There are enough connections here to suggest it’s an interesting rabbit hole. Besides the effects of ARBs & desmopressin on mood and cognition, blood pressure regulation is not interesting <– fact. But if it ties into fertility, circadian biology, and seasonal changes in how we should be doing things…
Way back in 1998 when I was graduating high school, Murphy and colleagues were screwing with “light-entrainable” and “food-entrainable” oscillators of circadian rhythmicity (1998). They did this in two lines of rats, one with intact vasopressin signaling and one without. With little mechanistic work, they showed vasopressin mediates circadian effects driven by light; and rats without vasopressin were more entrainable by meal timing. N.B. in addition to the posterior pituitary, vasopressin is also found in the famous circadian light-regulated SCN neurons (Rosving 2010).
While it is speculated to play a role in social behaviors and sexual motivation, vasopressin is primarily known for its anti-hypotensive effects. When plasma volume drops, vasopressin is secreted to decrease urinary water loss and increase blood pressure. This is antagonized by alcohol, which is thought to be one reason why alcohol can dehydrate you.
Fast-forward to 2013 and we have mice genetically deficient in vasopressin receptors (Yamaguchi et al., 2013). These amazing lil’ critters are genetically resistant to jet lag. When normal mice fly from New Jersey to Moscow, or from California to England (ie, 8 hour phase advance), it takes 8-10 days to adapt. Flying between New Jersey & California about a dozen times in the past few years, I concur: it’s only a 3 hour difference, but the phase advance going to New Jersey requires 3 or 4 days to adapt. And trying to remedy this with melatonin or red wine is futile (the former likely works form some although imo the latter is more preferable [which admittedly has little to do with circadian biology]). Perhaps experimentation with a few pickles or something to bolster plasma volume is warranted (?).
The mice adapt practically overnight. Circadia got got; vasopression makes you a slave.
Nelivaptan pwns vasopressin and corrects circadian dysrhythmia. Right now, it looks like vasopressin is a bad guy. What else do we know about NevilaptanMan? (it’s a vasopressin antagonist)
Anxiolytic and antidepressant effects of nelivaptan suggest an innovative approach for the treatment of stress-related disorders (Griebel et al., 2002)
“…nelivaptan improved the degradation of the physical state, anxiety, despair, and loss of coping behavior produced by stress.”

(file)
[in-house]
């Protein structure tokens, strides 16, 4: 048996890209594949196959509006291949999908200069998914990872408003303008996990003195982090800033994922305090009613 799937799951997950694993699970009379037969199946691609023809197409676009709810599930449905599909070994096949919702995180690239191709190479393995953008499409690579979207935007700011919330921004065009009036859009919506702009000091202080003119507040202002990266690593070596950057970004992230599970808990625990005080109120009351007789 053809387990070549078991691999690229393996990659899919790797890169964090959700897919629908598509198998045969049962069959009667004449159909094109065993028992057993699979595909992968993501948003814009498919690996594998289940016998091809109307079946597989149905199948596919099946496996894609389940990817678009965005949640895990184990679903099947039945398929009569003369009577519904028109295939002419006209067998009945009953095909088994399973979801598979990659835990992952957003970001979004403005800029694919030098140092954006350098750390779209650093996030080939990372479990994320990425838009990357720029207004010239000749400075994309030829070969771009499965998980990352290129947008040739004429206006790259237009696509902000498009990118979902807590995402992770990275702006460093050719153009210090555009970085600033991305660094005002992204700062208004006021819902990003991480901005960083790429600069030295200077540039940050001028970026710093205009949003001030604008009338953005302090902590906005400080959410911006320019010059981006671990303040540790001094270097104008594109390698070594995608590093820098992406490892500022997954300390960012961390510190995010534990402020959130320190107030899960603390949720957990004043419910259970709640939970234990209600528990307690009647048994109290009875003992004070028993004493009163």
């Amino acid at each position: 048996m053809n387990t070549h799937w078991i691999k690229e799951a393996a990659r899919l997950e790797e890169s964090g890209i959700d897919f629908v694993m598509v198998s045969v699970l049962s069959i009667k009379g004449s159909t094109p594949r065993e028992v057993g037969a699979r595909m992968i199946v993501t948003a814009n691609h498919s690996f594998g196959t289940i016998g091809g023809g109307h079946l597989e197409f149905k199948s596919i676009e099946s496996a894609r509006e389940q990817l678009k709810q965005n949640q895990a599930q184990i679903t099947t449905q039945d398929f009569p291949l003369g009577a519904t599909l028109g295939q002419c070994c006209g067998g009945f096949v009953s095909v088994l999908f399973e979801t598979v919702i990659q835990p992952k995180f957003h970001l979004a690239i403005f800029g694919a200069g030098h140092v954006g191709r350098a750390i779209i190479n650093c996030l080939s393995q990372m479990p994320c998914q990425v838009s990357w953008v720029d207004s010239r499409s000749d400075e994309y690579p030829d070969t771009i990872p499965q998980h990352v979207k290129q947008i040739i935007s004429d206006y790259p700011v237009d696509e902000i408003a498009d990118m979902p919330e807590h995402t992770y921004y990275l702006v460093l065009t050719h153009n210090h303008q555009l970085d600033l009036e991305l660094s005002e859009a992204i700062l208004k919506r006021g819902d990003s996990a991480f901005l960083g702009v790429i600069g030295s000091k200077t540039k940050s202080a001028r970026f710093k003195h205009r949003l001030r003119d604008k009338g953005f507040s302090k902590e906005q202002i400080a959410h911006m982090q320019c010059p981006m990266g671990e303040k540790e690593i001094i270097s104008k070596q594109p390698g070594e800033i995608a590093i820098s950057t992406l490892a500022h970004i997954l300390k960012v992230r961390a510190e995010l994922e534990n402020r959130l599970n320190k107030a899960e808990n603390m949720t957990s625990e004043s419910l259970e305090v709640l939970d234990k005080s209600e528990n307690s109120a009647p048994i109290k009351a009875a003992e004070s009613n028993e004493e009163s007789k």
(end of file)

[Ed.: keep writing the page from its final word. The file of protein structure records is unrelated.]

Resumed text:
An overview of nelivaptan for the treatment of stress-related disorders (Serradeil-Le Gal et al., 2005)
(these tie-ins with stress are not unexpected; vasopressin directly stimulates ACTH secretion.)
So there’s a link between circadian biology & affect, and vasopressin to both of them. “CRY2 (circadian clock gene) variants associated with depression… involved in the transient antidepressant effect of total sleep deprivation.” Next up: fertility.
Vasopressin effectively suppresses male fertility (Kwon et al., 2013)
Vasopressin has a direct inhibitory effect on sperm cells, and coincidentally, vasopressin is highest in winter (Asplund et al., 1998 & Kanikowska 2010). Mice lacking vasopressin have superior circadian biology; they’re probably more fertile and happier as well.
What is it with blood pressure regulatory peptides? Angiotensin, another anti-hypotensive hormone, is speculated to be involved with bipolar mania and depression: Angiotensin receptor blockers for bipolar disorder (de Gois Queiroz et al., 2013). This class of drugs is well-known for brain anti-inflammatory & neuroprotective effects, as well as anxiolysis & antidepression. These same drugs show circadian patterns in efficacy –> they work better when taken at night (de Giorgi 2013), and at least one group of researchers has proposed an “angiotensin-melatonin axis” (Campos et al., 2013):
With regard to the abovementioned speculation about vasopressin and fertility, for what it’s worth, angiotensin is also involved in reproductive success (abstract blazing: Vinson 1996 & 1997 , Hagaman 1998, & Speth 1999).
Are all these things related, important, and susceptible to biohacking? I don’t know. At this point, it’s somewhat of a black box [to me]. Would messing with blood pressure enhance adaptation to phase shifts? Are pickles the new old wives’ tale to enhance fertility? Are SCN vasopressin and posterior pituitary vasopressin two completely different beasts?! A lot of questions, and I’m a little disturbed by the fact that one of my blog posts might actually end with “pickles.”
Also not sure if this is something we should tamper with because desmopressin has been shown to improve various parameters of memory and cognitive function in: children with attention & learning disorders; children with nocturnal enuresis (bet wetting); schizophrenics; and healthy young adults.
smarter & less fertile?
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